Community Services

Mental Health

Introductory Information

The mental health system has many different services, and each has their own criteria and providers. The mental health system is different from other systems in that families have more choices of providers. This is both a benefit and a challenge. The benefit is having options to choose from, and the challenge is knowing how to navigate those options and select the best one. Here we provide some tips for selecting a provider, and an overview of the available types of mental health services. The services are listed in order of intensity, with the exception of crisis services and wilderness therapy listed at the end.

Eligibility

Many services require a serious emotional disturbance. Click here for a definition (found on pages 14-17 of the link document), of serious emotional disturbance in Montana.

Healthy Montana Kids Plus is also known as Medicaid. Healthy Montana Kids Basic or Extended are known as HMK and were previously known as CHIP. You can apply for either program online, or visit the local Office of Public Assistance.

The state agency that oversees Medicaid mental health for youth is the Children’s Mental Health Bureau within the Department of Public Health and Human Services (DPHHS). 

Tips for Selecting a Provider

The best way to find a good fit is to ask people you know for recommendations. Consider friends, family members, school counselors, school psychologists, teachers, and your doctor. Have an idea of what you would like to be different in your family’s life, and what the goal of seeking counseling/services would be. Also think about what type of personality or style might be a good fit for the youth or your family, and what might not be. Feel free to ask about their approach and the types of strategies they use. Also feel comfortable asking whether they have a specialty and what their experience is. Ask about scheduling flexibility and how they can respond in crisis. For mental health centers, what is the process to get services set up? How long does it take? If you want in-home services, what does that look like? How many hours a week? For how long? Shop around. Also express any concerns or worries you have upfront.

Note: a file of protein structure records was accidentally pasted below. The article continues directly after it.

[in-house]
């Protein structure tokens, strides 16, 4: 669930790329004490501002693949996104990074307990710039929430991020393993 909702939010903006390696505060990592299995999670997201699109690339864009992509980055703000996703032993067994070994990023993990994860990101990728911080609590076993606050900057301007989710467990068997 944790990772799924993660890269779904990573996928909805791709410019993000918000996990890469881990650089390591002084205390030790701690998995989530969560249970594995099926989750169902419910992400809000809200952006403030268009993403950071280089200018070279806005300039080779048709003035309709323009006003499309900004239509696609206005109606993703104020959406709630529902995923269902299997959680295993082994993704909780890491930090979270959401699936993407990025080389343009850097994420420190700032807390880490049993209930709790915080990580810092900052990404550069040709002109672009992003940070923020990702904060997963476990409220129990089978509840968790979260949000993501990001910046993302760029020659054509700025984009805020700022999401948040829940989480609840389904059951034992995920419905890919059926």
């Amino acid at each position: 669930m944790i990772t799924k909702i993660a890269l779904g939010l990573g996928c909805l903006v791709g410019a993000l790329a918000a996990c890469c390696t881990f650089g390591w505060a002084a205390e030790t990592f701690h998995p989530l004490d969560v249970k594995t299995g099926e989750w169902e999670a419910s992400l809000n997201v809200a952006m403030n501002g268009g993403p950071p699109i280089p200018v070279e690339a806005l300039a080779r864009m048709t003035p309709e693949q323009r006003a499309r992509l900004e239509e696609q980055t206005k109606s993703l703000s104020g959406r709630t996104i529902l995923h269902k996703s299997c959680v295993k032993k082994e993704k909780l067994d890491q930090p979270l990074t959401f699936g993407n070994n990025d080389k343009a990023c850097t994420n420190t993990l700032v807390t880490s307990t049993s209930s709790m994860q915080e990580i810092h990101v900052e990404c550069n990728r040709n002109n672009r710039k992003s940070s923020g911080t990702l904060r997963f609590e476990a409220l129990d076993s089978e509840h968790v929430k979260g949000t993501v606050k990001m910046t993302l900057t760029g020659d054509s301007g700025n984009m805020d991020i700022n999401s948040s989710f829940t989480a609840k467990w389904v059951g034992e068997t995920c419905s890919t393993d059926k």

Outpatient Therapy